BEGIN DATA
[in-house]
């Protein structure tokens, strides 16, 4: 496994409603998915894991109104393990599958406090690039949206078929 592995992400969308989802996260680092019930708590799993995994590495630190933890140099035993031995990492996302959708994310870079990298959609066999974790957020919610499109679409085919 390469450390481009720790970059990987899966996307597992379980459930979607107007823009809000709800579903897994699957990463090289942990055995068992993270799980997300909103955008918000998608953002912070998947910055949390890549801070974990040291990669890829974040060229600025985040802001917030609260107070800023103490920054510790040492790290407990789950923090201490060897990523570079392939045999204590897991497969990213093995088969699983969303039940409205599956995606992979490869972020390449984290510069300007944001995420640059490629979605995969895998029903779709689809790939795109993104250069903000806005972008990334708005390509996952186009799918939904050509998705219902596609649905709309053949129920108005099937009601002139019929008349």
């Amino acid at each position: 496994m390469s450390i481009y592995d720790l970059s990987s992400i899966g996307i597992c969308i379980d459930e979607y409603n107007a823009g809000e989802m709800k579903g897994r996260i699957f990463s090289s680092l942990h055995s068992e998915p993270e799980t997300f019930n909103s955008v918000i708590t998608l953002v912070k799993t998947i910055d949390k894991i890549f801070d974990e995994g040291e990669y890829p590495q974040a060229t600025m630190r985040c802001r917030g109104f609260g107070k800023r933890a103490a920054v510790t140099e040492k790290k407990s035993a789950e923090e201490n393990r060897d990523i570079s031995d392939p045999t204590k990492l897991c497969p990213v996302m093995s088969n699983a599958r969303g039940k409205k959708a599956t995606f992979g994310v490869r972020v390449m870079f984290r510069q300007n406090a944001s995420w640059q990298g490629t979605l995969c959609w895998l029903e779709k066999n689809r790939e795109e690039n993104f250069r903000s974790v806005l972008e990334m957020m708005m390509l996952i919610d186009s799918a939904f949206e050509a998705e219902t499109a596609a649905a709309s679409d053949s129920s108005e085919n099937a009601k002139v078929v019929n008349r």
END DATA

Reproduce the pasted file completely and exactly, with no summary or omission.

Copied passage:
[in-house]
């Protein structure tokens, strides 16, 4: 496994409603998915894991109104393990599958406090690039949206078929 592995992400969308989802996260680092019930708590799993995994590495630190933890140099035993031995990492996302959708994310870079990298959609066999974790957020919610499109679409085919 390469450390481009720790970059990987899966996307597992379980459930979607107007823009809000709800579903897994699957990463090289942990055995068992993270799980997300909103955008918000998608953002912070998947910055949390890549801070974990040291990669890829974040060229600025985040802001917030609260107070800023103490920054510790040492790290407990789950923090201490060897990523570079392939045999204590897991497969990213093995088969699983969303039940409205599956995606992979490869972020390449984290510069300007944001995420640059490629979605995969895998029903779709689809790939795109993104250069903000806005972008990334708005390509996952186009799918939904050509998705219902596609649905709309053949129920108005099937009601002139019929008349």
């Amino acid at each position: 496994m390469s450390i481009y592995d720790l970059s990987s992400i899966g996307i597992c969308i379980d459930e979607y409603n107007a823009g809000e989802m709800k579903g897994r996260i699957f990463s090289s680092l942990h055995s068992e998915p993270e799980t997300f019930n909103s955008v918000i708590t998608l953002v912070k799993t998947i910055d949390k894991i890549f801070d974990e995994g040291e990669y890829p590495q974040a060229t600025m630190r985040c802001r917030g109104f609260g107070k800023r933890a103490a920054v510790t140099e040492k790290k407990s035993a789950e923090e201490n393990r060897d990523i570079s031995d392939p045999t204590k990492l897991c497969p990213v996302m093995s088969n699983a599958r969303g039940k409205k959708a599956t995606f992979g994310v490869r972020v390449m870079f984290r510069q300007n406090a944001s995420w640059q990298g490629t979605l995969c959609w895998l029903e779709k066999n689809r790939e795109e690039n993104f250069r903000s974790v806005l972008e990334m957020m708005m390509l996952i919610d186009s799918a939904f949206e050509a998705e219902t499109a596609a649905a709309s679409d053949s129920s108005e085919n099937a009601k002139v078929v019929n008349r």